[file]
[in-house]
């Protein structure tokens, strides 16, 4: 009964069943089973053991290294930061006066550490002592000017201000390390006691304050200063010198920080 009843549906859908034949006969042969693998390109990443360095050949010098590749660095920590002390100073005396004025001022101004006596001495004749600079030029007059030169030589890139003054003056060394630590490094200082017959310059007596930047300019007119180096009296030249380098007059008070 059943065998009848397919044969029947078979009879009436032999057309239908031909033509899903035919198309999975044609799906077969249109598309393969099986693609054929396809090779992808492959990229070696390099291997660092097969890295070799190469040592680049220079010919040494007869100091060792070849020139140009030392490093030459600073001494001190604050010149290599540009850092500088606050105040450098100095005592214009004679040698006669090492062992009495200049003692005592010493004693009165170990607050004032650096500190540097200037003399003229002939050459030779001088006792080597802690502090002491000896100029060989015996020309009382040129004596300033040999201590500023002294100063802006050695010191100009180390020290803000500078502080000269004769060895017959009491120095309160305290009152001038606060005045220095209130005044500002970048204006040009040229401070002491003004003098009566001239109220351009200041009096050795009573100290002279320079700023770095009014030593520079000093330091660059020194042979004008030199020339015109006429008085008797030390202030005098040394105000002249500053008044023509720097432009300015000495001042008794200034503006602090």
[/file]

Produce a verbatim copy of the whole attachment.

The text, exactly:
[in-house]
């Protein structure tokens, strides 16, 4: 009964069943089973053991290294930061006066550490002592000017201000390390006691304050200063010198920080 009843549906859908034949006969042969693998390109990443360095050949010098590749660095920590002390100073005396004025001022101004006596001495004749600079030029007059030169030589890139003054003056060394630590490094200082017959310059007596930047300019007119180096009296030249380098007059008070 059943065998009848397919044969029947078979009879009436032999057309239908031909033509899903035919198309999975044609799906077969249109598309393969099986693609054929396809090779992808492959990229070696390099291997660092097969890295070799190469040592680049220079010919040494007869100091060792070849020139140009030392490093030459600073001494001190604050010149290599540009850092500088606050105040450098100095005592214009004679040698006669090492062992009495200049003692005592010493004693009165170990607050004032650096500190540097200037003399003229002939050459030779001088006792080597802690502090002491000896100029060989015996020309009382040129004596300033040999201590500023002294100063802006050695010191100009180390020290803000500078502080000269004769060895017959009491120095309160305290009152001038606060005045220095209130005044500002970048204006040009040229401070002491003004003098009566001239109220351009200041009096050795009573100290002279320079700023770095009014030593520079000093330091660059020194042979004008030199020339015109006429008085008797030390202030005098040394105000002249500053008044023509720097432009300015000495001042008794200034503006602090």